I like to believe that when we write environmental histories they are always smaller than we think–in that they are situated in a very specific place and time–but they are also always bigger than we think–in that they are connected to other places and times. Since I’m in Berlin this week visiting with the Max Planck Institute for the History of Science, I thought I’d think about the connections between my beavers in Scandinavia and Berlin.

Way back in September 1910, the director of the Skansen zoological garden Alarik Behm got a letter from the Berlin zoological garden offering an exchange (the correspondence is in the Nordiska museet archive in Stockholm). Berlin had a young beaver from the Rhône area that they were willing to trade for one great grey owl  and a pair of northern hawk-owls. The deal was accepted. The three owls made it to Berlin on September 28th and the beaver was sent to Skansen at that time. Unfortunately the little fellow died in 1911. Side note: This didn’t make Skansen beaver-less. Skansen got two Canadian beavers in 1909/10 and they lived until 1924. Read this post for more details.

This was not the last time Berlin connected with my history. In 1934, Sverre Holmboe of Oslo exported a pair of beavers from Norway to the Berlin zoo. While I’ve mentioned P.M. Jensen Tveit many times because he provides all of the beavers reintroduced into Sweden, he was not the only person in the business. I found correspondence from Holmboe about beavers in the Norwegian national archives back to 1933 when he was requesting permits to send live beavers to the Edinburgh zoo and Antwerp zoo. His letterhead states his business as: “Export av levende ville norske dyr” (“Export of living wild Norwegian animals”). According to one of his letters from 1940, he had previously been a German consulate in Kirkenes, Norway.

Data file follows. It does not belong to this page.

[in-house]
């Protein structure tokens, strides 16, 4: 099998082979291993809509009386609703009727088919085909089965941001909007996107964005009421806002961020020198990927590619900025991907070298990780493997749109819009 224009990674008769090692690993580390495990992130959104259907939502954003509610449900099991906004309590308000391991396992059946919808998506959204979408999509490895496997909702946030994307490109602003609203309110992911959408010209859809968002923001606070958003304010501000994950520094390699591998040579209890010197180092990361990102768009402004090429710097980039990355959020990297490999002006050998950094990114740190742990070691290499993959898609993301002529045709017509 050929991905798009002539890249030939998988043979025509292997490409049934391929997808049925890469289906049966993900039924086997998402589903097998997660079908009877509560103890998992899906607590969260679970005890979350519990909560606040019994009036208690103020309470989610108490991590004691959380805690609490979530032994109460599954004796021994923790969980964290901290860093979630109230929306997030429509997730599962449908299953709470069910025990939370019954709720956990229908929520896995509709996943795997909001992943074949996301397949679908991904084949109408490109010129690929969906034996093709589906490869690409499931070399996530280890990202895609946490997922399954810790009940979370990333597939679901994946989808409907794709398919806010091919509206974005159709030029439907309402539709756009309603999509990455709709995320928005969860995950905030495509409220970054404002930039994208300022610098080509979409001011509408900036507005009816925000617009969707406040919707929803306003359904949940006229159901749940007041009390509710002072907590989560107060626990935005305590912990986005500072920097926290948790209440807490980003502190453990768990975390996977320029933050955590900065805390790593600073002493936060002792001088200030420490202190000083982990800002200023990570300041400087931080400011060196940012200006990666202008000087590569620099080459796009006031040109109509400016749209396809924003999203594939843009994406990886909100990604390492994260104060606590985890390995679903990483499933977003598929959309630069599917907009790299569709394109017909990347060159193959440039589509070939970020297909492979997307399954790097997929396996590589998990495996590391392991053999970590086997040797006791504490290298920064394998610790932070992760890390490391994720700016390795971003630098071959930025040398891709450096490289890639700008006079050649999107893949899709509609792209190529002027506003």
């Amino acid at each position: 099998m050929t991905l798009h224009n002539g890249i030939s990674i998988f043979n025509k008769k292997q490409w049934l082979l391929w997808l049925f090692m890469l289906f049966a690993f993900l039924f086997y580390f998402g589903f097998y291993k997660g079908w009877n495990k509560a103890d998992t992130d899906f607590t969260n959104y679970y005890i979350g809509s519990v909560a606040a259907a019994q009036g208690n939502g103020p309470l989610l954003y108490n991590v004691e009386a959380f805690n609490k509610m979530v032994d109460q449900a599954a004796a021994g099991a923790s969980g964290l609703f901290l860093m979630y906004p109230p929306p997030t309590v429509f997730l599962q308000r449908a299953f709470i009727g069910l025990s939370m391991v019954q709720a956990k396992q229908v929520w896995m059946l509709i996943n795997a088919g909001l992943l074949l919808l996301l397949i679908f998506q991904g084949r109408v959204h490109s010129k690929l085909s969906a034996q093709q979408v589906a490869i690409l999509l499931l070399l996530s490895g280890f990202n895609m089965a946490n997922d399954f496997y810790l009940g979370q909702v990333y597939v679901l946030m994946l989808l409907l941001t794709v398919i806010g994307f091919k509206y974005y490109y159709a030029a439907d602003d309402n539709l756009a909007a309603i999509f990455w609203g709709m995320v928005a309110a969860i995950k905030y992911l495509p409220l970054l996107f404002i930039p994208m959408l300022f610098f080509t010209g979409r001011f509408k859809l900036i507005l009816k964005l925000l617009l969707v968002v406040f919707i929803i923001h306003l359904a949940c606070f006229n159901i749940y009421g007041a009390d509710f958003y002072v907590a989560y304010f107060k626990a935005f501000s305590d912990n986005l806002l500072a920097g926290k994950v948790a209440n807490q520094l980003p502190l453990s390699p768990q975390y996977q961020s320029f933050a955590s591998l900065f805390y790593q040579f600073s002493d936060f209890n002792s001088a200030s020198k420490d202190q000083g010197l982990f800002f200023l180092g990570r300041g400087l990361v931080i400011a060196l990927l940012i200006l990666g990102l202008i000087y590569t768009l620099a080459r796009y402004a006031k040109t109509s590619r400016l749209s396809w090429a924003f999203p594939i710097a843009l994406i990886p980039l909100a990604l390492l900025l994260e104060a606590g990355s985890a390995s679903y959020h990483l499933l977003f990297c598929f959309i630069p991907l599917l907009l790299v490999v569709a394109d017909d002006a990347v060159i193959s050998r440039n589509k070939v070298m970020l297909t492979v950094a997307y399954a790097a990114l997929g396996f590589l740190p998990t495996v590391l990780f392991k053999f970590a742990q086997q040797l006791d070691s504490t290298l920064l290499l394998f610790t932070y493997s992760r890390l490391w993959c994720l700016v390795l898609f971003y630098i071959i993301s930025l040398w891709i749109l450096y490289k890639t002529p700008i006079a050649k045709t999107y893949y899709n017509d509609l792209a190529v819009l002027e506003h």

Apparently the Berlin zoo did get European beavers in the 1940s, as shown on this postcard from Heimatbelege.

On 26 March 1934, Holmboe had received a letter from the Berlin zoo offering 400 Norwegian kroner for each. This time the zoo wanted to get beavers instead of send them. On 8 May, Holmboe received word that the pair had arrived safely in Berlin. Only a few days afterward, however, both beavers died. Holmboe offered to request permission from the Landbruksdepartment to send a replacement pair for a discount. The answer via telegram was brief: “Purchase of the beavers is impossible. Zoo. Berlin”. Holmboe apparently did not end up sending replacements.

Holmboe continued correspondence with Germans and in 1940, he asked permission to catch and export three pairs of beavers to Carl Hagenbeck of Hamburg. The permitting process carried on into the German occupation of Norway. Holmboe changed his request to 5 pairs and was finally given permission to do so in June 1942. Holmboe appears to have not objected to the occupation–in his correspondence in the occupation time file he closes letters with “Heil og sæl” (note that others like Jensen Tveit don’t) and works a fair amount with German buyers.

What these little stories into beavers being moved to and fom Germany shows is that Scandinavian beavers are connected to places outside of Scandinavia. My story is connected to many other stories.